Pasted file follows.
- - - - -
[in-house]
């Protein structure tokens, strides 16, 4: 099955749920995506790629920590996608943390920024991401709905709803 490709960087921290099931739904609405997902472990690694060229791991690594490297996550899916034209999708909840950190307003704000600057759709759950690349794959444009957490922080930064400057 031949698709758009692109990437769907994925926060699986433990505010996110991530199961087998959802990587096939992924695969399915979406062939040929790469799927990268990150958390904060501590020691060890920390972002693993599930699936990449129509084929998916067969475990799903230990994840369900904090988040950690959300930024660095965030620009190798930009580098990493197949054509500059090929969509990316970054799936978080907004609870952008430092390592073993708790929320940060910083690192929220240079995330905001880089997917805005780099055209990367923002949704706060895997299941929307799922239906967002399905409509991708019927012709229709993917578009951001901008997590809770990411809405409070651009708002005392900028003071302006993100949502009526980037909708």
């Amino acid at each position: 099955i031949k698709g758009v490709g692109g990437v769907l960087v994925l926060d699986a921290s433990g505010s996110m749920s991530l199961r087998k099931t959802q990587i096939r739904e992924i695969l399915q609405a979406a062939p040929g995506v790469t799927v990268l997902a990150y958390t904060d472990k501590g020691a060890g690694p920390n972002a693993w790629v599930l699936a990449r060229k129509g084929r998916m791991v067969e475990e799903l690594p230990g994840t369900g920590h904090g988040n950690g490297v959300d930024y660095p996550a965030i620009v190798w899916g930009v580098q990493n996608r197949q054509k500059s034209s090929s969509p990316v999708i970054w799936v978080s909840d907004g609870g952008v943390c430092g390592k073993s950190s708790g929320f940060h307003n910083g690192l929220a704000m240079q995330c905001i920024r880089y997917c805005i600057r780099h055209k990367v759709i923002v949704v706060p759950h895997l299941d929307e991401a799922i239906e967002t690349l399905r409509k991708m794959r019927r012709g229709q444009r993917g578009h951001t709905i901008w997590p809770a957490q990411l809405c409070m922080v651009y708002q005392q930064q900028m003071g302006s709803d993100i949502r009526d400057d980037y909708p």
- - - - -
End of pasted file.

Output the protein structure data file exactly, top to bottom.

[in-house]
């Protein structure tokens, strides 16, 4: 099955749920995506790629920590996608943390920024991401709905709803 490709960087921290099931739904609405997902472990690694060229791991690594490297996550899916034209999708909840950190307003704000600057759709759950690349794959444009957490922080930064400057 031949698709758009692109990437769907994925926060699986433990505010996110991530199961087998959802990587096939992924695969399915979406062939040929790469799927990268990150958390904060501590020691060890920390972002693993599930699936990449129509084929998916067969475990799903230990994840369900904090988040950690959300930024660095965030620009190798930009580098990493197949054509500059090929969509990316970054799936978080907004609870952008430092390592073993708790929320940060910083690192929220240079995330905001880089997917805005780099055209990367923002949704706060895997299941929307799922239906967002399905409509991708019927012709229709993917578009951001901008997590809770990411809405409070651009708002005392900028003071302006993100949502009526980037909708």
């Amino acid at each position: 099955i031949k698709g758009v490709g692109g990437v769907l960087v994925l926060d699986a921290s433990g505010s996110m749920s991530l199961r087998k099931t959802q990587i096939r739904e992924i695969l399915q609405a979406a062939p040929g995506v790469t799927v990268l997902a990150y958390t904060d472990k501590g020691a060890g690694p920390n972002a693993w790629v599930l699936a990449r060229k129509g084929r998916m791991v067969e475990e799903l690594p230990g994840t369900g920590h904090g988040n950690g490297v959300d930024y660095p996550a965030i620009v190798w899916g930009v580098q990493n996608r197949q054509k500059s034209s090929s969509p990316v999708i970054w799936v978080s909840d907004g609870g952008v943390c430092g390592k073993s950190s708790g929320f940060h307003n910083g690192l929220a704000m240079q995330c905001i920024r880089y997917c805005i600057r780099h055209k990367v759709i923002v949704v706060p759950h895997l299941d929307e991401a799922i239906e967002t690349l399905r409509k991708m794959r019927r012709g229709q444009r993917g578009h951001t709905i901008w997590p809770a957490q990411l809405c409070m922080v651009y708002q005392q930064q900028m003071g302006s709803d993100i949502r009526d400057d980037y909708p």